Monday, September 27, 2021
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Lyft and Uber shares down after court says California gig worker push is unconstitutional

A driver makes use of the Uber app to drop off a passenger in London.

Chris J. Ratcliffe | Bloomberg through Getty Photos

Shares of Uber and Lyft traded decrease within the premarket Monday after a California courtroom dominated that Prop 22, a poll measure that exempted gig employees from state labor legislation, was unconstitutional.

Uber was down greater than 3.2% in premarket buying and selling, whereas Lyft dipped almost 3.4%.

Alameda County Superior Court docket Choose Frank Roesch wrote in a ruling late Friday that Proposition 22 is unconstitutional as “it limits the ability of a future Legislature to outline app-based drivers as employees topic to employees’ compensation legislation.” That makes the whole poll measure “unenforceable.”

California voters approved Proposition 22 by a majority vote in November. The poll measure successfully exempted a number of gig economic system corporations from the state’s just lately enacted legislation, Meeting Invoice 5, which had aimed to make their employees into full-time workers.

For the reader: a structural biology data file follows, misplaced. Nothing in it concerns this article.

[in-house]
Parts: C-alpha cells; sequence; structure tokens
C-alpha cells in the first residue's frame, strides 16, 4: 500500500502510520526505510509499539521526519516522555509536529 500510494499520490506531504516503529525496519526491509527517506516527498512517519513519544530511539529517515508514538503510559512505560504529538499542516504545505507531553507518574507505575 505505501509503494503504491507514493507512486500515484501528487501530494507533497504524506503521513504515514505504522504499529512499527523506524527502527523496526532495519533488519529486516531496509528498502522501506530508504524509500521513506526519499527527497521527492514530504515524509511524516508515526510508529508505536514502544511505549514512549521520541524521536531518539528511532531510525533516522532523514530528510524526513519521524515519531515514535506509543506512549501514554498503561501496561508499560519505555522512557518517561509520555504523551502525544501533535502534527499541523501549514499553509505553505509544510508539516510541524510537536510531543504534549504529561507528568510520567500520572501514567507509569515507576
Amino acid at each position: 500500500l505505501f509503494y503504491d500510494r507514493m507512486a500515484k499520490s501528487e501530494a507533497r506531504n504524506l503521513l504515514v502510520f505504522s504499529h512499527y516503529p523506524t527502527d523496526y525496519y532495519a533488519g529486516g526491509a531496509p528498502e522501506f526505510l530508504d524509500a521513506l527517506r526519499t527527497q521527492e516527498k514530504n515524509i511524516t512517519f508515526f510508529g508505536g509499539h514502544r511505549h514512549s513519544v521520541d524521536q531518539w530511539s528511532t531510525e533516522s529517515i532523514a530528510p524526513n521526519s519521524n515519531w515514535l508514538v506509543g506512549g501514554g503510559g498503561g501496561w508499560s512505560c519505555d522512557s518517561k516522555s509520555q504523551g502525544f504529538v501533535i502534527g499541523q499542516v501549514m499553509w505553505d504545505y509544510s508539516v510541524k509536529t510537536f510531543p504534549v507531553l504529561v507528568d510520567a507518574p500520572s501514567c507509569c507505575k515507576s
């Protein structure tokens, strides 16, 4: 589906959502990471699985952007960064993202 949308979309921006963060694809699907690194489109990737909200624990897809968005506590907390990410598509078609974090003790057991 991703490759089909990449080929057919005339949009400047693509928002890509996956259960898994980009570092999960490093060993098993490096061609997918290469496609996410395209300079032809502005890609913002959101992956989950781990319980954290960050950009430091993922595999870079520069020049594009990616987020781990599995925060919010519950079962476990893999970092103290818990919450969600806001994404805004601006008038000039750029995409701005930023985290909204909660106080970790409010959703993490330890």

Prop 22 proposed employees for app-based meals supply and ridesharing corporations ought to stay contractors, and be entitled to sure advantages and protections, like minimal earnings.

The transfer is a blow to gig economic system corporations, together with Lyft, Uber, Instacart and DoorDash, which spent greater than $200 million to help the poll in an effort to keep up their present enterprise fashions. Classifying drivers as contractors permits the businesses to keep away from the pricey advantages related to employment, corresponding to unemployment insurance coverage.

A coalition representing the businesses said it plans to appeal. The corporations have began to fund a measure to place an identical poll earlier than Massachusetts voters subsequent 12 months.

— CNBC’s Lauren Feiner contributed to this report.

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